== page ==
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Electro-dynamic
Electro-dynamic induction
Electro-dynamical
Electro-dynamics
Electro-dynamometer
Electro-engraving
Electro-etching
electro-explosive device
Electro-gilding
Electro-gilt
Electro-kinetic
Electro-kinetics
electro-magnet
Electro-magnetic
Electro-magnetic engine
Electro-magnetic telegraph
Electro-magnetic theory of light
Electro-magnetism
Electro-metallurgy
Electro-metric
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Electro-motion
Electro-motive
electro-motive force
Electro-muscular
Electro-negative
electro-optic
electro-optical
electro-optical intelligence
electro-optical-infrared countermeasure

Electro-magnetic induction definitions

Webster's 1913 Dictionary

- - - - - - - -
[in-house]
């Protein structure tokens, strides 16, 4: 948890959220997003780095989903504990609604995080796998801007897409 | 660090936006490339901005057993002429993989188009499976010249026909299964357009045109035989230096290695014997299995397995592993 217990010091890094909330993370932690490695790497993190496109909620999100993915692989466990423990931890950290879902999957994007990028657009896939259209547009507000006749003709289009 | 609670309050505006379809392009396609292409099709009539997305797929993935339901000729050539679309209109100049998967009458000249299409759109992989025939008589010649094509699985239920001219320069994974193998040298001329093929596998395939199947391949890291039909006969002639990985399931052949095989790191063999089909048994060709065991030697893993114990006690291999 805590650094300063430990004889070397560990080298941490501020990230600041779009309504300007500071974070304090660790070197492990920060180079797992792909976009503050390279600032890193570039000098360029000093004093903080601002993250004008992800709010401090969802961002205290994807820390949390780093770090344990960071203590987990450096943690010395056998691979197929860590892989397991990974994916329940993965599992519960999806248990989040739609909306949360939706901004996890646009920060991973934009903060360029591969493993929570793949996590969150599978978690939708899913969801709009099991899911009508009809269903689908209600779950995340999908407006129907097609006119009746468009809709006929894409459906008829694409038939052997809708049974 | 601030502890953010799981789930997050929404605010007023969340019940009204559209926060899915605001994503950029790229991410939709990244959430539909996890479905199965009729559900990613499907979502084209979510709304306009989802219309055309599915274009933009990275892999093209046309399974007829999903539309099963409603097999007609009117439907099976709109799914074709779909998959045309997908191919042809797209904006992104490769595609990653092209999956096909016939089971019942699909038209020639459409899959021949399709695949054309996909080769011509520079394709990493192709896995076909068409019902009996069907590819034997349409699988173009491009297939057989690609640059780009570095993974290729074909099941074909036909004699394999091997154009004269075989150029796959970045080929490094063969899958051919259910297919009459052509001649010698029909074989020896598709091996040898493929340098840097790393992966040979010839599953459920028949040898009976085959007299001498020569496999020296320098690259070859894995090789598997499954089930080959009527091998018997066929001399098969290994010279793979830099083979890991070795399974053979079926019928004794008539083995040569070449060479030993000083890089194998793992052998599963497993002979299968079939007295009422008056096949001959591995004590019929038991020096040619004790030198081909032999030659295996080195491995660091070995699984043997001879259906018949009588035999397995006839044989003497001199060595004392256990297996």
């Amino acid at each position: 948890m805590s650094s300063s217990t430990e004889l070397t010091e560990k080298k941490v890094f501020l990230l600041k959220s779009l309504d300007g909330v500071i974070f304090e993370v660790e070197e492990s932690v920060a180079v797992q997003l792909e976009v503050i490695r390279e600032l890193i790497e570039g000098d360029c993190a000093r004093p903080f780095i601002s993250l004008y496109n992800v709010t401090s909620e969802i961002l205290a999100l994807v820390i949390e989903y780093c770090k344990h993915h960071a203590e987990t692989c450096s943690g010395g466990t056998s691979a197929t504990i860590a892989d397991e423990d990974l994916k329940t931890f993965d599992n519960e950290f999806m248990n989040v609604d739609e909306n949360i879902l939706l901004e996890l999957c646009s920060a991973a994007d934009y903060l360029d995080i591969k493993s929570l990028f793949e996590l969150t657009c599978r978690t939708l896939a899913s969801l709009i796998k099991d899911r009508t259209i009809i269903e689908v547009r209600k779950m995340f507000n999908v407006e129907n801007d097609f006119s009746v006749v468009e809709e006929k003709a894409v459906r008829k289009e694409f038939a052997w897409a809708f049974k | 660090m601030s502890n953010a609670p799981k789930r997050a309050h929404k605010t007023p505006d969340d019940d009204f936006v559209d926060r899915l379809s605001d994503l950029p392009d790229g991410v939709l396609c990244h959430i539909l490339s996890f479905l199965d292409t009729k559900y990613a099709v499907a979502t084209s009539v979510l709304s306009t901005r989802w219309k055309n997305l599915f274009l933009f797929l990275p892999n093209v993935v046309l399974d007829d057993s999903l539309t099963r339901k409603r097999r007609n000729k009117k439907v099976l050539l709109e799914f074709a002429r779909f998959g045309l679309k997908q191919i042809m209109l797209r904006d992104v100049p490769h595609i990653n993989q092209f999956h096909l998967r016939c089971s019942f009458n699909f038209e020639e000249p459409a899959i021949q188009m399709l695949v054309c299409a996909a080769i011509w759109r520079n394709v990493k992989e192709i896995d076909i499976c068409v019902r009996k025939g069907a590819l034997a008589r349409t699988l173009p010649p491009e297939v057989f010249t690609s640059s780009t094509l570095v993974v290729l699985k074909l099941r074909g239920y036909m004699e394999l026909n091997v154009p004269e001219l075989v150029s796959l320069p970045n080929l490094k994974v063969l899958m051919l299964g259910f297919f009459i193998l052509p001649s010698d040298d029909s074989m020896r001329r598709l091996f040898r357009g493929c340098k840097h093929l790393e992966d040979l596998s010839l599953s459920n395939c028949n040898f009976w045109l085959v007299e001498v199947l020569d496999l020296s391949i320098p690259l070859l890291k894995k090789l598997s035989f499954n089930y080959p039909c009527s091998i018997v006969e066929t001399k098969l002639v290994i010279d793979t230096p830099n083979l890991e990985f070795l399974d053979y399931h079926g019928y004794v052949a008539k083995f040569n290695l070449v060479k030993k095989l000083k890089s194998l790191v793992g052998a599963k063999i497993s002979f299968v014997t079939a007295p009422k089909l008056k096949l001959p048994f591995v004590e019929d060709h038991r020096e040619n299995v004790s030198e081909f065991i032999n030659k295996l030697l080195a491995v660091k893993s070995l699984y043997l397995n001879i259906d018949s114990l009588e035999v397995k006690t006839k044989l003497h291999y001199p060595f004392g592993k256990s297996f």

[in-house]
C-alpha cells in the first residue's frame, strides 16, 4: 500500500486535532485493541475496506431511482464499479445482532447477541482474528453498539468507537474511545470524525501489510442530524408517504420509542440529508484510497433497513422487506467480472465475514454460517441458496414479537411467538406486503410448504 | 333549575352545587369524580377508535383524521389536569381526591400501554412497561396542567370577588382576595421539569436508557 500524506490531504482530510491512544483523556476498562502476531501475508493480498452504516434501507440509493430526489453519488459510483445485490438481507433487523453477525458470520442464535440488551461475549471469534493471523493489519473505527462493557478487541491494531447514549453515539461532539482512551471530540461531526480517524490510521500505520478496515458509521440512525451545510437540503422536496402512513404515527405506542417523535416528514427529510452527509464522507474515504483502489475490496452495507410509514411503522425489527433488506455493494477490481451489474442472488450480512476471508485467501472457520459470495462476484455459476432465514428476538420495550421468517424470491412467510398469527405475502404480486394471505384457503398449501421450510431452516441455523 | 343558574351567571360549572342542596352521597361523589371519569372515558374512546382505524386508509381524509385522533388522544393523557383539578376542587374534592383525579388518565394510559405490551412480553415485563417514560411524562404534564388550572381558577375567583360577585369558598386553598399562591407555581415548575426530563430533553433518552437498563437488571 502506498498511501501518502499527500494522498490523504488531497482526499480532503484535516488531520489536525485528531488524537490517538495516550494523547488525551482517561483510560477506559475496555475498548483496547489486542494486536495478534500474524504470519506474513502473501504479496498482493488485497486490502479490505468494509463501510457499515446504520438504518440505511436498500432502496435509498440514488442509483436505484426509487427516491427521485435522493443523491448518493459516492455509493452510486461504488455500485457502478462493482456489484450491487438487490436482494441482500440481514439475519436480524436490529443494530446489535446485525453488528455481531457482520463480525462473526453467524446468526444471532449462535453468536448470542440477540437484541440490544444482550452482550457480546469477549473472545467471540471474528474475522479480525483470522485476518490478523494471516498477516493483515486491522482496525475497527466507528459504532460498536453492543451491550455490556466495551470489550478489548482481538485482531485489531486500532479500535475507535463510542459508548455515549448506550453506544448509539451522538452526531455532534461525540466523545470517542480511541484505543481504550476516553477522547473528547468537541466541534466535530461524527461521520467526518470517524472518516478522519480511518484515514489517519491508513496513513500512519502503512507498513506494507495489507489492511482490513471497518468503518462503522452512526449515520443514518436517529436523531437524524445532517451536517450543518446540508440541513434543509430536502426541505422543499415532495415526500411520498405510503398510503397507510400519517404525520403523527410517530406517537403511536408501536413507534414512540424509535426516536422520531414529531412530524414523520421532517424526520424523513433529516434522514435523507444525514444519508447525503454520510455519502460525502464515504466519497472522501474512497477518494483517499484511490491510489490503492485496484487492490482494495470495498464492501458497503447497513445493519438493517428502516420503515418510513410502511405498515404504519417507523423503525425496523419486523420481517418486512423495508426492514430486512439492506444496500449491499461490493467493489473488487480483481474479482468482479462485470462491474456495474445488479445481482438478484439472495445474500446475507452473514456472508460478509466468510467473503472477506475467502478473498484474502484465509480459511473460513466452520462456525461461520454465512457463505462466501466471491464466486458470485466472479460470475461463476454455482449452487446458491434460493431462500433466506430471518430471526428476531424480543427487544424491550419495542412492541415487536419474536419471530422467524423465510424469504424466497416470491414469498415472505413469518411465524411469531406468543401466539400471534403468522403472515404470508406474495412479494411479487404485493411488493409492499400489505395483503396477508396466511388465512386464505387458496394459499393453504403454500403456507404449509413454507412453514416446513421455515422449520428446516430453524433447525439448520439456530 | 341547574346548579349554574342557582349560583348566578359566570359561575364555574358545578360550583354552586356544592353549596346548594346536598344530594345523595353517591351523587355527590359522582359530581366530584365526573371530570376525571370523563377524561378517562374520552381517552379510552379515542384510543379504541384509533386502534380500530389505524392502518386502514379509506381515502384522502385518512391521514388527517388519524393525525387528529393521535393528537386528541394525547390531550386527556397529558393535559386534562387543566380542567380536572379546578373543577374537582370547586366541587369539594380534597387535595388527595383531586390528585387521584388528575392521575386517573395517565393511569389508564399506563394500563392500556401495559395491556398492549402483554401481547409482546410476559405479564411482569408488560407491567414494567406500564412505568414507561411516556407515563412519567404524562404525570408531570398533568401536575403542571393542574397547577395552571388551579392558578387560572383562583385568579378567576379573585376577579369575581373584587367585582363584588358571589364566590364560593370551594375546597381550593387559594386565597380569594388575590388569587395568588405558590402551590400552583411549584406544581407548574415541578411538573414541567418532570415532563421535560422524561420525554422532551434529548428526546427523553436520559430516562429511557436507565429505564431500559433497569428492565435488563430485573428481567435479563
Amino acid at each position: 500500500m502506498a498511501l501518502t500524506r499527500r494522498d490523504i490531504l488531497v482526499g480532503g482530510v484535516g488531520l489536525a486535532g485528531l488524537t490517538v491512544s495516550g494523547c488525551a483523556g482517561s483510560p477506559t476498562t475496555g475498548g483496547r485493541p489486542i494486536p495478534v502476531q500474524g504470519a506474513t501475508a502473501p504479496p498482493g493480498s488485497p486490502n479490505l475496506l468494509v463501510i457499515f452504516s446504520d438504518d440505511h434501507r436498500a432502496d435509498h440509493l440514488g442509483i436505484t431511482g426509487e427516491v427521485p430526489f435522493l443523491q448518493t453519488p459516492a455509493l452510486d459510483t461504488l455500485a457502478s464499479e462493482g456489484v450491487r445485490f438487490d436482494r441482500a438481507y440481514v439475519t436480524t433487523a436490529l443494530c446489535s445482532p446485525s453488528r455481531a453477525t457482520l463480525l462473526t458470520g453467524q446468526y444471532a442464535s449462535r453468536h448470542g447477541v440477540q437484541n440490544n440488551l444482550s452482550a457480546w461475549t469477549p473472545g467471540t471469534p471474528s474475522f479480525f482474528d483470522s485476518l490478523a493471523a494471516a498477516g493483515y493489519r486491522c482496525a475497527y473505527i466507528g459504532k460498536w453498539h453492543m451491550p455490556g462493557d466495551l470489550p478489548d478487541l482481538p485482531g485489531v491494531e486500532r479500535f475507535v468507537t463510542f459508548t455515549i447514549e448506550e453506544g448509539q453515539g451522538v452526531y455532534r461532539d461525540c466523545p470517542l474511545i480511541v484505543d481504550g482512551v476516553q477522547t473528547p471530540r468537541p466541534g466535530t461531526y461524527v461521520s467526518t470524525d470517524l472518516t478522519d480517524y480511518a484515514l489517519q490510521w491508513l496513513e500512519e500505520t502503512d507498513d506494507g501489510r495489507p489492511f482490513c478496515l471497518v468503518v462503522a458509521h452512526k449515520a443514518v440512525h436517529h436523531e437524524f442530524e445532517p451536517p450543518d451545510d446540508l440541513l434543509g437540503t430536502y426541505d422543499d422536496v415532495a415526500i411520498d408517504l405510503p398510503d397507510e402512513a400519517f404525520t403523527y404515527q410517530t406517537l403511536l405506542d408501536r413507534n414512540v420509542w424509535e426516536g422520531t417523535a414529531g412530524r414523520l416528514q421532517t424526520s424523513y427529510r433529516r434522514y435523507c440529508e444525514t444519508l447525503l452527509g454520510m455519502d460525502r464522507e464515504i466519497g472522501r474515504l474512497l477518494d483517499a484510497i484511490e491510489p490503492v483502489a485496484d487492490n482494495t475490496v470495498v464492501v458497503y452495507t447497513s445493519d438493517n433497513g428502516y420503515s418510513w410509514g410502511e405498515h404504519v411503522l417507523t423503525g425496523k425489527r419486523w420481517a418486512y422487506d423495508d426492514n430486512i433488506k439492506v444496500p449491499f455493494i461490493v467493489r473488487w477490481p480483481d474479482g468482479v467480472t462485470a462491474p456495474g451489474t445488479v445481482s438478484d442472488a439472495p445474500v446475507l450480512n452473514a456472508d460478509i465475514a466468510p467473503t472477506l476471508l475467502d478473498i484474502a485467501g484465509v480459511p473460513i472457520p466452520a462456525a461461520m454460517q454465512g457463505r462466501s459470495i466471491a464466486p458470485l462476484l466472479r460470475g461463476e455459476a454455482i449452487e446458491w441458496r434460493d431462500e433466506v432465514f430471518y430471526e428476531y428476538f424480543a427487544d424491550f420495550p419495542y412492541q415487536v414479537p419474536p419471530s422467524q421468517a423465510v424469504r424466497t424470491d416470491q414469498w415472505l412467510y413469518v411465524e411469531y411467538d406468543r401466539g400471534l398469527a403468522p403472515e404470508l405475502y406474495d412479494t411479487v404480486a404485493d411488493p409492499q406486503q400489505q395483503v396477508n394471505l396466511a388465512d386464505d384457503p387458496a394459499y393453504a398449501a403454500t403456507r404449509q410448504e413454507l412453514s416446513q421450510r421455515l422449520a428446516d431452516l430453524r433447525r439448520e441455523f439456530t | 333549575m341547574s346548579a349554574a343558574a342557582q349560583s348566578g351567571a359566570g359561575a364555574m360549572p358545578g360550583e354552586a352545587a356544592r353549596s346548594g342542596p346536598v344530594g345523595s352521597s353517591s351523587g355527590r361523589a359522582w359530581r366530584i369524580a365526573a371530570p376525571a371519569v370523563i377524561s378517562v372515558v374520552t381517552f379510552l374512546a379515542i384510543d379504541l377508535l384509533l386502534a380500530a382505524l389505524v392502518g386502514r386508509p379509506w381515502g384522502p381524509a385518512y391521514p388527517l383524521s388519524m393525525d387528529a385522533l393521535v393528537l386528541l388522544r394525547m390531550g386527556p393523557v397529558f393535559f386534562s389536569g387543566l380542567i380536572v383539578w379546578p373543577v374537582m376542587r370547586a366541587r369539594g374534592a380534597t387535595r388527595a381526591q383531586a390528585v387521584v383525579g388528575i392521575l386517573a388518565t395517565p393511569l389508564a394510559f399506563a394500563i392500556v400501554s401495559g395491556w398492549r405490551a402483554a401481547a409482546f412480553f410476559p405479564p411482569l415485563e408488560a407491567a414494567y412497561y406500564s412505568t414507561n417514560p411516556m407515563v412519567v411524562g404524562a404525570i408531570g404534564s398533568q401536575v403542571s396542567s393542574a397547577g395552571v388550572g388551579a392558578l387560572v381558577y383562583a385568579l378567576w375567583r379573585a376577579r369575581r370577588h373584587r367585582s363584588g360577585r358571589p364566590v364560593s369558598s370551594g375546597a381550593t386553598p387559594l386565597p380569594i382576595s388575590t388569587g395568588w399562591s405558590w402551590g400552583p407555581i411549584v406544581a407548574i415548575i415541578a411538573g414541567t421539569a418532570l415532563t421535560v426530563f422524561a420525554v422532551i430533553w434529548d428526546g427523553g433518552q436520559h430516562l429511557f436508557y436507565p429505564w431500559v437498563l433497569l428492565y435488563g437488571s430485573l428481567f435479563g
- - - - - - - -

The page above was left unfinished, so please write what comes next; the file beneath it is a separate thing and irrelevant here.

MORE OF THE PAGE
Induction In*duc"tion, n. [L. inductio: cf. F. induction. See Induct.] 1. The act or process of inducting or bringing in; introduction; entrance; beginning; commencement. I know not you; nor am I well pleased to make this time, as the affair now stands, the induction of your acquaintance. --Beau. & Fl. These promises are fair, the parties sure, And our induction dull of prosperous hope. --Shak. 2. An introduction or introductory scene, as to a play; a preface; a prologue. [Obs.] This is but an induction: I will d?aw The curtains of the tragedy hereafter. --Massinger. 3. (Philos.) The act or process of reasoning from a part to a whole, from particulars to generals, or from the individual to the universal; also, the result or inference so reached. Induction is an inference drawn from all the particulars. --Sir W. Hamilton. Induction is the process by which we conclude that what is true of certain individuals of a class, is true of the whole class, or that what is true at certain times will be true in similar circumstances at all times. --J. S. Mill. 4. The introduction of a clergyman into a benefice, or of an official into a office, with appropriate acts or ceremonies; the giving actual possession of an ecclesiastical living or its temporalities. 5. (Math.) A process of demonstration in which a general truth is gathered from an examination of particular cases, one of which is known to be true, the examination being so conducted that each case is made to depend on the preceding one; -- called also successive induction. 6. (Physics) The property by which one body, having electrical or magnetic polarity, causes or induces it in another body without direct contact; an impress of electrical or magnetic force or condition from one body on another without actual contact. Electro-dynamic induction, the action by which a variable or interrupted current of electricity excites another current in a neighboring conductor forming a closed circuit. Electro-magnetic induction, the influence by which an electric current produces magnetic polarity in certain bodies near or around which it passes. Electro-static induction, the action by which a body possessing a charge of statical electricity develops a charge of statical electricity of the opposite character in a neighboring body. Induction coil, an apparatus producing induced currents of great intensity. It consists of a coil or helix of stout insulated copper wire, surrounded by another coil of very fine insulated wire, in which a momentary current is induced, when a current (as from a voltaic battery), passing through the inner coil, is made, broken, or varied. The inner coil has within it a core of soft iron, and is connected at its terminals with a condenser; -- called also inductorium, and Ruhmkorff's coil. Induction pipe, port, or valve, a pipe, passageway, or valve, for leading or admitting a fluid to a receiver, as steam to an engine cylinder, or water to a pump. Magnetic induction, the action by which magnetic polarity is developed in a body susceptible to magnetic effects when brought under the influence of a magnet. Magneto-electric induction, the influence by which a magnet excites electric currents in closed circuits. Logical induction, (Philos.), an act or method of reasoning from all the parts separately to the whole which they constitute, or into which they may be united collectively; the operation of discovering and proving general propositions; the scientific method. Philosophical induction, the inference, or the act of inferring, that what has been observed or established in respect to a part, individual, or species, may, on the ground of analogy, be affirmed or received of the whole to which it belongs. This last is the inductive method of Bacon. It ascends from the parts to the whole, and forms, from the general analogy of nature, or special presumptions in the case, conclusions which have greater or less degrees of force, and which may be strengthened or weakened by subsequent experience and experiment. It relates to actual existences, as in physical science or the concerns of life. Logical induction is founded on the necessary laws of thought; philosophical induction, on the interpretation of the indications or analogy of nature.




 


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